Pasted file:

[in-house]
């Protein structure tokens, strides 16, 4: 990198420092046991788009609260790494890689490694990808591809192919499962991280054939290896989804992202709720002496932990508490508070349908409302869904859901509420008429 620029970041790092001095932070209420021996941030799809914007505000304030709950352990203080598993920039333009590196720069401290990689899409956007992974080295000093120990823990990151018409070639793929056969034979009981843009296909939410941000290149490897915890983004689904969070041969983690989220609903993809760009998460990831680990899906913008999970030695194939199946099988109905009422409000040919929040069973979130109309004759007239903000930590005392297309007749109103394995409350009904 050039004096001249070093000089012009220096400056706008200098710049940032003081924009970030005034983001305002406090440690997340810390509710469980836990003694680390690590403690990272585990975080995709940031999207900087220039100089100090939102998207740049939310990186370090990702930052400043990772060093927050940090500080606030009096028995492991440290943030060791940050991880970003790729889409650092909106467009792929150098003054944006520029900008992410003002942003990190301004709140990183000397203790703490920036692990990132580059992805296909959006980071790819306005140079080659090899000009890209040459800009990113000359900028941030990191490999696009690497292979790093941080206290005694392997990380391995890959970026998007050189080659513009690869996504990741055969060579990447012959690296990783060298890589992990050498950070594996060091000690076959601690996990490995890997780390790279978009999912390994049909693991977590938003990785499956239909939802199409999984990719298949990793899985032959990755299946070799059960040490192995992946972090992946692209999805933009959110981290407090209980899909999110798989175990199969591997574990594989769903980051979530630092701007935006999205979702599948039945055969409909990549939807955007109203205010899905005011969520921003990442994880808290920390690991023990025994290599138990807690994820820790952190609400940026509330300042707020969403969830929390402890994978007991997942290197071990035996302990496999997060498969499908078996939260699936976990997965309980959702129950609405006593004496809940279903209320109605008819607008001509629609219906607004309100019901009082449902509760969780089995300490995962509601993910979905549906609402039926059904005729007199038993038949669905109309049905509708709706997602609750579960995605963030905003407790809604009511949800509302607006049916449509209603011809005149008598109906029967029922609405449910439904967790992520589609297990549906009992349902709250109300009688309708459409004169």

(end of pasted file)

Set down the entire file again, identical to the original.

[in-house]
């Protein structure tokens, strides 16, 4: 990198420092046991788009609260790494890689490694990808591809192919499962991280054939290896989804992202709720002496932990508490508070349908409302869904859901509420008429 620029970041790092001095932070209420021996941030799809914007505000304030709950352990203080598993920039333009590196720069401290990689899409956007992974080295000093120990823990990151018409070639793929056969034979009981843009296909939410941000290149490897915890983004689904969070041969983690989220609903993809760009998460990831680990899906913008999970030695194939199946099988109905009422409000040919929040069973979130109309004759007239903000930590005392297309007749109103394995409350009904 050039004096001249070093000089012009220096400056706008200098710049940032003081924009970030005034983001305002406090440690997340810390509710469980836990003694680390690590403690990272585990975080995709940031999207900087220039100089100090939102998207740049939310990186370090990702930052400043990772060093927050940090500080606030009096028995492991440290943030060791940050991880970003790729889409650092909106467009792929150098003054944006520029900008992410003002942003990190301004709140990183000397203790703490920036692990990132580059992805296909959006980071790819306005140079080659090899000009890209040459800009990113000359900028941030990191490999696009690497292979790093941080206290005694392997990380391995890959970026998007050189080659513009690869996504990741055969060579990447012959690296990783060298890589992990050498950070594996060091000690076959601690996990490995890997780390790279978009999912390994049909693991977590938003990785499956239909939802199409999984990719298949990793899985032959990755299946070799059960040490192995992946972090992946692209999805933009959110981290407090209980899909999110798989175990199969591997574990594989769903980051979530630092701007935006999205979702599948039945055969409909990549939807955007109203205010899905005011969520921003990442994880808290920390690991023990025994290599138990807690994820820790952190609400940026509330300042707020969403969830929390402890994978007991997942290197071990035996302990496999997060498969499908078996939260699936976990997965309980959702129950609405006593004496809940279903209320109605008819607008001509629609219906607004309100019901009082449902509760969780089995300490995962509601993910979905549906609402039926059904005729007199038993038949669905109309049905509708709706997602609750579960995605963030905003407790809604009511949800509302607006049916449509209603011809005149008598109906029967029922609405449910439904967790992520589609297990549906009992349902709250109300009688309708459409004169």